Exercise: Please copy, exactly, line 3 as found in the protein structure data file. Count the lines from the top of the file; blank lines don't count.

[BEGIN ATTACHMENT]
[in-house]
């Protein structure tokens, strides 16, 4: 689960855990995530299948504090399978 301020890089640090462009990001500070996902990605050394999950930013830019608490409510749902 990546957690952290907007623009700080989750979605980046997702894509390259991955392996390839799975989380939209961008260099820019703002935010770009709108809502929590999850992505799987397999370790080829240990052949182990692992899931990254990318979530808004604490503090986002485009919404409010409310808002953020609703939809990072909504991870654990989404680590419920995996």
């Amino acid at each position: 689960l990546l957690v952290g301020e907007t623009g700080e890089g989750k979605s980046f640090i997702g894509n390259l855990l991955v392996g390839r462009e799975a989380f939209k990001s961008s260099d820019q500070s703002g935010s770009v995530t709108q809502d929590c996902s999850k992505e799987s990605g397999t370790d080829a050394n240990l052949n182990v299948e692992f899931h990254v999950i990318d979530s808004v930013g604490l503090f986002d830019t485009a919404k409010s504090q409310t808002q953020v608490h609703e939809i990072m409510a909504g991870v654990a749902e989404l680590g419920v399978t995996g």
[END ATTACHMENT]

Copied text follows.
């Amino acid at each position: 689960l990546l957690v952290g301020e907007t623009g700080e890089g989750k979605s980046f640090i997702g894509n390259l855990l991955v392996g390839r462009e799975a989380f939209k990001s961008s260099d820019q500070s703002g935010s770009v995530t709108q809502d929590c996902s999850k992505e799987s990605g397999t370790d080829a050394n240990l052949n182990v299948e692992f899931h990254v999950i990318d979530s808004v930013g604490l503090f986002d830019t485009a919404k409010s504090q409310t808002q953020v608490h609703e939809i990072m409510a909504g991870v654990a749902e989404l680590g419920v399978t995996g």